Would rent control work in Washington?

Oregon’s new law could lay the blueprint for other states

Organizers in Washington are following an Oregon-led movement to establish rent control laws that protect hundreds of thousands of struggling tenants across the state.

The Tenants Union (TU) of Washington State organized a rally for rent control in Olympia on Feb. 27, which happened to be the day before Oregon’s statewide rent control bill, SB 608, was signed into law. It limits the amount a landlord can raise rents to 7 percent annually and prohibits no-cause evictions.

The bill’s emergency provision enabled it to go into effect immediately, “providing immediate relief to Oregonians struggling to keep up with rising rents,” according to Gov. Kate Brown.

The impacts of rent increases are being felt on the Eastside as well. According to Real Data/Apartment Insights, the average rent in east King County cities rose 5.6 percent from 2017 to 2018 ($1,836 to $1,939 per month).

From the most recent HUD Comprehensive Affordable Housing Strategy data (2011-15), 31 percent of all households were housing cost-burdened, or paid more than 30 percent of their gross incomes on housing expenses. According to Lindsay Masters, exceutive manager of A Regional Coalition for Housing (ARCH), 14 percent paid more than 50 percent of their incomes.

Impact of organizing

Violet Lavatai, TU’s interim executive director and membership and development coordinator, said rent control could affect 1 million tenants across Washington.

“For years, it’s been illegal in the state of Washington, and for years, advocates have been fighting to repeal it,” she said. “Now, people all over the nation are experiencing a housing crisis.”

Bans on rent control were passed in the early 1980s in both Oregon and Washington, but Oregon overturned theirs in 2016.

It took a few years and a lot of organizing to create the political will for rent control, even while both cities and rural areas were feeling the effects of the housing crunch, according to Katrina Holland, executive director of Oregon’s Community Alliance of Tenants (CAT).

Portland’s housing situation became dire in 2015, Holland said, prompting CAT to declare a “renter state of emergency.” She remembers entire buildings being cleared out by landlords using no-cause evictions, which especially hurt people of color and immigrant communities. Lavatai said it’s the same in Washington.

“The people that are most affected are the most vulnerable, marginalized communities, and that’s low-income people of color, senior citizens, people with disabilities,” Lavatai said.

Holland said many organizations that represent smaller landlords showed up to support rent control, with many viewing the modest protections as common courtesy. Organizations like the Realtors were and remain opposed, often representing larger and corporate landlords.

Lavatai said the Tenant Union’s hotline is overwhelmed with calls about certain landlords and management companies, and that buildings around Washington are also starting to organize, despite anticipated pushback.

“Landlords are going to come out swinging. For years, they’ve had their way with rent control being banned,” Lavatai said. “Now — guess what — it’s not so far-fetched… Rent control is high on the list of every state. If Oregon did it, which was great, then why can’t our state do it?”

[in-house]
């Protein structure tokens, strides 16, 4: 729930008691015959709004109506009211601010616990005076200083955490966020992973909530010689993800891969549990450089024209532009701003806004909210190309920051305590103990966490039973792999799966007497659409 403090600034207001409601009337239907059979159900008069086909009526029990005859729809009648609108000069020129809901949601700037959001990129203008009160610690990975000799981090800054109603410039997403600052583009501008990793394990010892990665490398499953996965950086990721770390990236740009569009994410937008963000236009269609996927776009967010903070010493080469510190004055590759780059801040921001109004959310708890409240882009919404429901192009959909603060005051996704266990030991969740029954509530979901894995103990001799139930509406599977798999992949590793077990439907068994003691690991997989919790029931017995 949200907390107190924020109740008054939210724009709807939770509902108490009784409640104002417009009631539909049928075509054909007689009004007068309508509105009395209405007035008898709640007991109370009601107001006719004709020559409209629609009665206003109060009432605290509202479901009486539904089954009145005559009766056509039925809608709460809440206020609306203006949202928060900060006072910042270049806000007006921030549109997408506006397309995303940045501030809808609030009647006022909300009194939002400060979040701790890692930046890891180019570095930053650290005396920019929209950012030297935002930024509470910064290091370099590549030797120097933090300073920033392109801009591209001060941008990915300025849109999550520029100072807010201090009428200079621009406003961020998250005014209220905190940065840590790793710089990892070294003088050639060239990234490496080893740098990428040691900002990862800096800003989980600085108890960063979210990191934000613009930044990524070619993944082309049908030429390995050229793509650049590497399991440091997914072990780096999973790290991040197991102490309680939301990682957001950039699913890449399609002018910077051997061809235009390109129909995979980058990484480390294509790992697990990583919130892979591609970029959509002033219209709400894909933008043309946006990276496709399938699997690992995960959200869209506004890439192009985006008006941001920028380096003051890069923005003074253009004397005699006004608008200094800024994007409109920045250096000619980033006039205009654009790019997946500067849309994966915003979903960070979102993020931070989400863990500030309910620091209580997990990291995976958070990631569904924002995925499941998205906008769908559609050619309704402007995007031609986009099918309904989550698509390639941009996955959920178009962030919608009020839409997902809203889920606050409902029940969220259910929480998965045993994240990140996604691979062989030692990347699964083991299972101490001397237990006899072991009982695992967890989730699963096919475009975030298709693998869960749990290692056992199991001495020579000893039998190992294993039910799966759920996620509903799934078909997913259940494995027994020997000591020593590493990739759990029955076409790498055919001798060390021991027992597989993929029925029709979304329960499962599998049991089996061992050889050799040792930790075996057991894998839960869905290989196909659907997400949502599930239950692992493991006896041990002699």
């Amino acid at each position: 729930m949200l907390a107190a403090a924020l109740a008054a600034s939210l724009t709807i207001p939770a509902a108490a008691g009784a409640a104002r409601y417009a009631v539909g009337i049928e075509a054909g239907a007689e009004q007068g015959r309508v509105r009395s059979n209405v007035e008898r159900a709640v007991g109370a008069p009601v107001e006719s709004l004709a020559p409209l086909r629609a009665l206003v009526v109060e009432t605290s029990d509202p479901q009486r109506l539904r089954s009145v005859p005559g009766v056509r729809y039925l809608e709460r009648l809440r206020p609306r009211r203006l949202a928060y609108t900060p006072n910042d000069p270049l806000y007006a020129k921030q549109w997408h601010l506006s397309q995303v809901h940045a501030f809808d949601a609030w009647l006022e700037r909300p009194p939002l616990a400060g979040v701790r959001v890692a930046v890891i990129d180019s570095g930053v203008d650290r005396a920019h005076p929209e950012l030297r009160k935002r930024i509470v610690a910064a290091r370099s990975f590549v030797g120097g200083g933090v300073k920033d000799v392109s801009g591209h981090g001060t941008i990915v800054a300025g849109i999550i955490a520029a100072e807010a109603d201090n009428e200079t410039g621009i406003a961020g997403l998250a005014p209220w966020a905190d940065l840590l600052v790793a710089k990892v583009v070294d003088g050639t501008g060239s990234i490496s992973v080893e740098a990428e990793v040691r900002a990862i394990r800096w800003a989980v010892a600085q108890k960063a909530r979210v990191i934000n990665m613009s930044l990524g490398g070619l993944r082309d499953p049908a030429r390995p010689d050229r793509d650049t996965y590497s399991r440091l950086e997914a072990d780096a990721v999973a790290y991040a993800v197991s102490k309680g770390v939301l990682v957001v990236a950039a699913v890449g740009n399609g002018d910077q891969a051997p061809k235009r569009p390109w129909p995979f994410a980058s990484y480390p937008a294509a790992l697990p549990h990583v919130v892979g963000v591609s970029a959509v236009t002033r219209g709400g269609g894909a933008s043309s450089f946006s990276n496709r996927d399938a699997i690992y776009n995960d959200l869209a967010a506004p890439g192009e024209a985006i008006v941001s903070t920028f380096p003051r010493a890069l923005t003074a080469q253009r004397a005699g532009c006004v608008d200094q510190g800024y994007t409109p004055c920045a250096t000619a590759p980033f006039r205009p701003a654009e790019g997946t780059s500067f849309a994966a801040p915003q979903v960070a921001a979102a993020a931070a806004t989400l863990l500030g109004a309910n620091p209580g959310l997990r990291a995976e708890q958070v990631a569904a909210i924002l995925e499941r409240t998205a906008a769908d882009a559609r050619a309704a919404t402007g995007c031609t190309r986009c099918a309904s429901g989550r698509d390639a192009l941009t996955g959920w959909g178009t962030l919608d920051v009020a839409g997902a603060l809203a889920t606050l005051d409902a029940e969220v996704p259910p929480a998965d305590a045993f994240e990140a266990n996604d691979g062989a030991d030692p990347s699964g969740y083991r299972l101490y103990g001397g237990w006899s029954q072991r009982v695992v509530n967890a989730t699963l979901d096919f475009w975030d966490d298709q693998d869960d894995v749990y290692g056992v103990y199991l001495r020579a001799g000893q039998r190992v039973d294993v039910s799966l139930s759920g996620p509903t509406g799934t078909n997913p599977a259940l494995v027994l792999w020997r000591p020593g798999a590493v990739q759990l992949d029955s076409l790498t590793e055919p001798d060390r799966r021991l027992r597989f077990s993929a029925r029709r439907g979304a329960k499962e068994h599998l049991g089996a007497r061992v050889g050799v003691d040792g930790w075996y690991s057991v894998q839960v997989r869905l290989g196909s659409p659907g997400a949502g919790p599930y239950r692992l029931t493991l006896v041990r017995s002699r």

CAT is focused on policies that aim to stabilize the market and allow families to stay in their homes, Holland said. She and other organizers say Oregon’s new law doesn’t go far enough on housing affordability, though it does protect against practices like rent gouging.

Predatory practices

One of the faces of the rent control movement in Oregon was the Titan Manor apartment complex. Coya Crespin, who now lives in North Portland, said she and her neighbors were all evicted on the same day. Later, CAT organizers came to the building for a meeting.

“All of my neighbors were there, and there was a very sad, defeated vibe in the room,” Crespin said. “I didn’t want to just put my head down and walk away.”

Fighting her eviction notice was the first foray into community organizing for Crespin, who worked in food service and now works for CAT. When she and her neighbors first banded together, their landlord rescinded the no-cause eviction orders.

After they wrote a letter demanding certain repairs to their units, the entire building was served a second eviction order, allegedly in retaliation to their unionizing. The landlord offered them around $3,000 each in moving assistance, but only if they signed a non-disclosure agreement. Despite concerns that her fellow tenants would take the cash, Crespin said they all refused.

“I was scared that people would take that deal and sign away their story,” she said. “I think that this bill (SB 608) will help… It might be a catalyst for change around the country.”

Crespin said renters want to be respected as viable — not “disposable” — members of their community. She is hoping people will form local tenant boards and get more involved with their city councils, especially in more rural parts of Oregon. Holland said rising rents are “not just a Portland issue,” and that “renters are voters.”

A similar situation happened at the Tiki Apartments in Tacoma last year, prompting the Tacoma City Council to pass an ordinance expanding protections for tenants.

Sarah Howe, a former Tiki tenant, said their landlord kept raising rents before deciding to evict them all in April 2018. Howe, who is blind and wheelchair bound, said she didn’t know what was happening because the notice wasn’t written in Braille. Many of the residents were seniors or disabled.